2. How are we using what we know about God to bring about change in this world?

3. Take some time today to allow God’s Spirit to blow over you. Can you feel God’s wind?


Holy LORD, send your Spirit to blow over me. Breath your Spirit in to me and strengthen me so that I have the courage to go and do what your Sprit is sending me to do. Amen


Bishop’s Associate Dave Whetter, Central States Synod




Scripture Reading: John 3:1-13


“How can these things be?” - John 3:9


Poor Nicodemus, he just doesn’t get it. Watch him as he approaches Jesus with a mixture of confidence and curiosity. “We know,” he says – not with a swagger but with the certainty befitting a member of the powerful, in-charge Sanhedrin - “We know you’re a teacher who has come from God.” He’s setting the table for a question, but Jesus upends his table with a statement that seemingly has nothing to do with Nicodemus’ comment: “Very truly, I tell you, no one can see the kingdom of God without being born from above.” And we’re off to the races with a lop-sided conversation that leaves poor Nicodemus wondering, “How can these things be?” Oh, bewildered Nicodemus, you have a twin: Me. How many times have I opened a prayer from a foundation of both education and experience? After all, God wants us to show up in the world with our full selves, with our gathered knowledge and our desire for greater understanding. And so I offer clearly what’s on my heart. “I know who you are, Jesus the Savior, and I need your input on (fill in the blank).” But what I receive in the hours and days to follow bears no resemblance to what I’m expecting from the Son of God. Crickets. And so, like Nicodemus, I wonder, “Wait, what?” I’ve found that it’s on this liminal frontier where the Spirit often works most effectively, where my “I know” slowly sputters out and God’s invitation to come closer gradually flickers into full light. I’m no longer in charge of the conversation, which makes me open to actually paying attention to what Jesus is saying, in whatever way he chooses to communicate. Maybe that’s what happened to my brother Nicodemus. After all, the last we see of him he shows up after Jesus’ Crucifixion to actively help with the burial process. Maybe the question he was going to ask back at the beginning was replaced by God’s more compelling and life-giving invitation to come closer. What if that’s God’s answer to any of my questions? That, and whatever follows?


1. When are you impatient with God?

2. What would it take for you to wait on God?

Dear God, help me to slow down and truly listen for you. Amen.


Roger Gustafson, Bishop Emeritus, Central States Synod, ELCA




Scripture Reading: Ephesians 2:1-10


“But because of his great love for us, God, who is rich in mercy, made us alive with Christ even when we were dead in transgressions – it is by grace you have been saved…and this not from yourselves, it is the gift of God...” - Ephesians 2:4-5,8


God watches as I make choices every moment of every day. Many of my choices are not in the best interest of myself, loved ones and strangers. I don’t have to give illustrations; I’m sure you understand this.


The consequences of my choices complicate my daily life, so I’m comforted by the fact that we confess and admit our sins publicly every week at the start of worship. We admit aloud that our choices are not the ones that God wanted us to make. We recognize as people of God that: we are weak; we sin day in and day out; and that we need to be made new with Christ every day.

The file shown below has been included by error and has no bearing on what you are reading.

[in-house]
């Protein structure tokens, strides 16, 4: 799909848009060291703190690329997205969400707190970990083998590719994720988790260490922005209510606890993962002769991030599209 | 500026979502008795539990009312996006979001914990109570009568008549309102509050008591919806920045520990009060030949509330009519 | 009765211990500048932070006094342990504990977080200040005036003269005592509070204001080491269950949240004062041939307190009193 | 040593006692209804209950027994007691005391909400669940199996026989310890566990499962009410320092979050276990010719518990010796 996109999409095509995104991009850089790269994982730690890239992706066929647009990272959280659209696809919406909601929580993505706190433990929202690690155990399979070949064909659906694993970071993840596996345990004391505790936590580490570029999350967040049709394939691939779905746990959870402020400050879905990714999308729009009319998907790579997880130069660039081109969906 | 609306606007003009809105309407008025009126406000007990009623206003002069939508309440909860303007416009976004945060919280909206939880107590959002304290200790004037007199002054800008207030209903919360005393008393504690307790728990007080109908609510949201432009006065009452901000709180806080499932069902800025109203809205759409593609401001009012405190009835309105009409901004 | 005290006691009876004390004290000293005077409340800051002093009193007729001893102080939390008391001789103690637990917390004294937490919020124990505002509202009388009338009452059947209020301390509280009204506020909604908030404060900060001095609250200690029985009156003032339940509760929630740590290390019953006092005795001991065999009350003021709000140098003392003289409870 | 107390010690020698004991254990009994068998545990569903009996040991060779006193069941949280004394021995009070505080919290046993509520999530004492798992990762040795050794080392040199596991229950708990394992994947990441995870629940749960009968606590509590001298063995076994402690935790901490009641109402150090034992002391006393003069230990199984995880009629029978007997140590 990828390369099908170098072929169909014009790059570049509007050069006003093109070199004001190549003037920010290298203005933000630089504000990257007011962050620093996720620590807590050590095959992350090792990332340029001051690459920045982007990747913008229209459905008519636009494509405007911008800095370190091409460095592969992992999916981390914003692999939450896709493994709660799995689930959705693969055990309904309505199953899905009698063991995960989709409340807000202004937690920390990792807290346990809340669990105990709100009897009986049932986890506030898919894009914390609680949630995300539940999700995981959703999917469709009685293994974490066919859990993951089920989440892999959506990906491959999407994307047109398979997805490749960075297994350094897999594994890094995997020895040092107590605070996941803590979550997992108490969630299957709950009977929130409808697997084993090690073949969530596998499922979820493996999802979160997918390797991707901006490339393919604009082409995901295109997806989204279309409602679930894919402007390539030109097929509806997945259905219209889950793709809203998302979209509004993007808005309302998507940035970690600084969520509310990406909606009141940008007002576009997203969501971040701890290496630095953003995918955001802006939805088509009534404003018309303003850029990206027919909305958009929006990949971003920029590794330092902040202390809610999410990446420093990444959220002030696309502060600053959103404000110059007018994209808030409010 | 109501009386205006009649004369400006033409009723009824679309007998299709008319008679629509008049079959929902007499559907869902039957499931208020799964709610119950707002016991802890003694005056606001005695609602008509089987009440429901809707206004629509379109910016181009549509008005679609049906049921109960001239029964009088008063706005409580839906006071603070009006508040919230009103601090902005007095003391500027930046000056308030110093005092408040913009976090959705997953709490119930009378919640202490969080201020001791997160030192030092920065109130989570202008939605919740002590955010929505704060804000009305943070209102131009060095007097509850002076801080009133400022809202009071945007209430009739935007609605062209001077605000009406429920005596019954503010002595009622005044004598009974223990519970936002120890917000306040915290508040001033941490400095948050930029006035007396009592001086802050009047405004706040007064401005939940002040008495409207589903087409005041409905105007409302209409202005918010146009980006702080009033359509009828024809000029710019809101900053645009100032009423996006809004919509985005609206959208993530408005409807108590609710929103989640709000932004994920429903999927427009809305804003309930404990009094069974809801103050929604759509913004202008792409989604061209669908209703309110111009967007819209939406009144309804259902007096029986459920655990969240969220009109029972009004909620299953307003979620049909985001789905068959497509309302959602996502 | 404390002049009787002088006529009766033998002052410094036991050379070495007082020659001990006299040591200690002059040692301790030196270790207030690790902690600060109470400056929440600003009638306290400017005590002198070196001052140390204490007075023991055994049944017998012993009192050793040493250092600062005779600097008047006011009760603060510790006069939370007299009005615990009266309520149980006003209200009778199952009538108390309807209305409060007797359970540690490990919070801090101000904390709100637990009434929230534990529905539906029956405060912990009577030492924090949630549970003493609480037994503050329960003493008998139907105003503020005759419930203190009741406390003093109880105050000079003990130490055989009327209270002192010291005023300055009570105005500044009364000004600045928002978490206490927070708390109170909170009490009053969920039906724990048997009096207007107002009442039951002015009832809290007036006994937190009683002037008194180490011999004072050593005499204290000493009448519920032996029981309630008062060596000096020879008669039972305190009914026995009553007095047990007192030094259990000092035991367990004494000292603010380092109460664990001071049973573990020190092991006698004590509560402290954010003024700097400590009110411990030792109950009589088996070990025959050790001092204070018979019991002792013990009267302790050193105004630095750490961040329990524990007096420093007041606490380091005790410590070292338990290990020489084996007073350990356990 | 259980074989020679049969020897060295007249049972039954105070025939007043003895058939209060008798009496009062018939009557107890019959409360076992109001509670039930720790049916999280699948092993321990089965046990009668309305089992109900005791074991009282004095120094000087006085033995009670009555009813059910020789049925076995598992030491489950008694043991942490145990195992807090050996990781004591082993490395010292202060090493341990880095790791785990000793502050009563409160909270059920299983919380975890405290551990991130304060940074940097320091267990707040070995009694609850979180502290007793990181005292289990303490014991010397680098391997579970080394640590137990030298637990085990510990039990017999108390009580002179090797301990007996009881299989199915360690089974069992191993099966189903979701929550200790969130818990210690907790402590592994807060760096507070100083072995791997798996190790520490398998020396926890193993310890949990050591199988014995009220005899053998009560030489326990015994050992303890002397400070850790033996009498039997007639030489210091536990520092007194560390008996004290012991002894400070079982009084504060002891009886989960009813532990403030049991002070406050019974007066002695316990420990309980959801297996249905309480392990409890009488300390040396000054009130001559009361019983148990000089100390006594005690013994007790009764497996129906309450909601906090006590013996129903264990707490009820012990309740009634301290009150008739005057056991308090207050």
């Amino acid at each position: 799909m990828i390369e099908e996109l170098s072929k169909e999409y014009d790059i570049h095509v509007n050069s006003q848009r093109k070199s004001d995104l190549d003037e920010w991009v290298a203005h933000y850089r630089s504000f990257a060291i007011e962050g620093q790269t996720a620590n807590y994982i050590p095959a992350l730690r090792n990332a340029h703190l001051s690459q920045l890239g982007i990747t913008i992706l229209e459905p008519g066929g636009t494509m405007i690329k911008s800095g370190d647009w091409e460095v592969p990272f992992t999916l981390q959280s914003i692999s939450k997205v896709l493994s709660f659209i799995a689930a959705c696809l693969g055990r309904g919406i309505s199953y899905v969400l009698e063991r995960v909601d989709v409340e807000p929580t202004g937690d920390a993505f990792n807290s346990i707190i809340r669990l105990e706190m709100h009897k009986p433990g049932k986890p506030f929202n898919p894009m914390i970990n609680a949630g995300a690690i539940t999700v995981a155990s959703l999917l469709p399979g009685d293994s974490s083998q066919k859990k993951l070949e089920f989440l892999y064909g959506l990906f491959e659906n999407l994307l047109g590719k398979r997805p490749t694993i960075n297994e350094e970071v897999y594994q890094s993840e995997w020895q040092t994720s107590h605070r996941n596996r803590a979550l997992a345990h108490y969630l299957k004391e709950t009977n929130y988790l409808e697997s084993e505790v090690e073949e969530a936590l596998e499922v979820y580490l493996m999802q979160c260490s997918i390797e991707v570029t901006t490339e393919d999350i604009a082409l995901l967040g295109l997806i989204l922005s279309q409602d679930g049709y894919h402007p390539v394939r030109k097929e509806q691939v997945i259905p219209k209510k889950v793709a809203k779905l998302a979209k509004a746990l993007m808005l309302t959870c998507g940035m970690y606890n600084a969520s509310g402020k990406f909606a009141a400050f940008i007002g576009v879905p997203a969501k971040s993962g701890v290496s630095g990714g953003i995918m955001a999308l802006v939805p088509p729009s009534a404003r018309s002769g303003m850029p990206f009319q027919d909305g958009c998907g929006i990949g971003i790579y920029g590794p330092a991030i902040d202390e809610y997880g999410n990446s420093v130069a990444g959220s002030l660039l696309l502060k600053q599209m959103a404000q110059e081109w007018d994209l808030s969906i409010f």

Through confession, we acknowledge a black and white relationship with sin. Sin is black.


Grace and mercy, though, are dazzling white. These are free gifts. No one on earth must do or prove anything to receive them. God loves me so much, even though I make horrible choices, and He just gives me grace. God doesn’t want me to remain dead and in the black of night because of my poor choices. God stands me up again and again to continue to move forward into the morning light.


Borrowing a post from my social media feed, “I am not a Child of God because I am strong and have it all together. I am a Child of God because I am weak and admit I need a Savior.” God isn’t looking for perfect people. God wants people in their highs and lows of life to join Him in the light.


1. Why isn’t Ephesians 2:4-5 more popular than John 3:16 as a call to Christ?
2. Have you ever known anyone with grace like God?


Dear Lord, help me to share the knowledge of Your abundant grace and mercy. Help all people to know that there is always light to receive. Amen.


Katharine Fairchild, Hosanna! Lutheran, Liberty, MO




Scripture Reading: Ephesians 2:1-10


“For it is by grace you have been saved, through faith-- and this is not from yourselves, it is the gift of God-- not by works, so that no one can boast. For we are God’s handiwork, created in Christ Jesus to do good works, which God prepared in advance for us to do.” - Ephesians 2:8-10


As a person who works in a church full-time, I often find myself turning back to these verses from Paul. Some days they are a source of strength and other days they are a sobering reminder.


Recently I was asked what are the best and worst parts of being a pastor. I told them my answer is the same for both; being the hands and feet of Jesus Christ.


One of my absolute favorite things to do as a pastor is lead confession and forgiveness and communion during worship. I get to be the one to tell people that no matter what they have done, their sins are forgiven. Then, on top of that, I also get to be the one to invite them to a table where all are welcome. This forgiveness and invitation don’t come because of who I am as their pastor or worship leader. Instead, it comes because of who our God is. Our God is one who operates out of a place of grace.


But not everything about being the hands and feet of Christ is easy.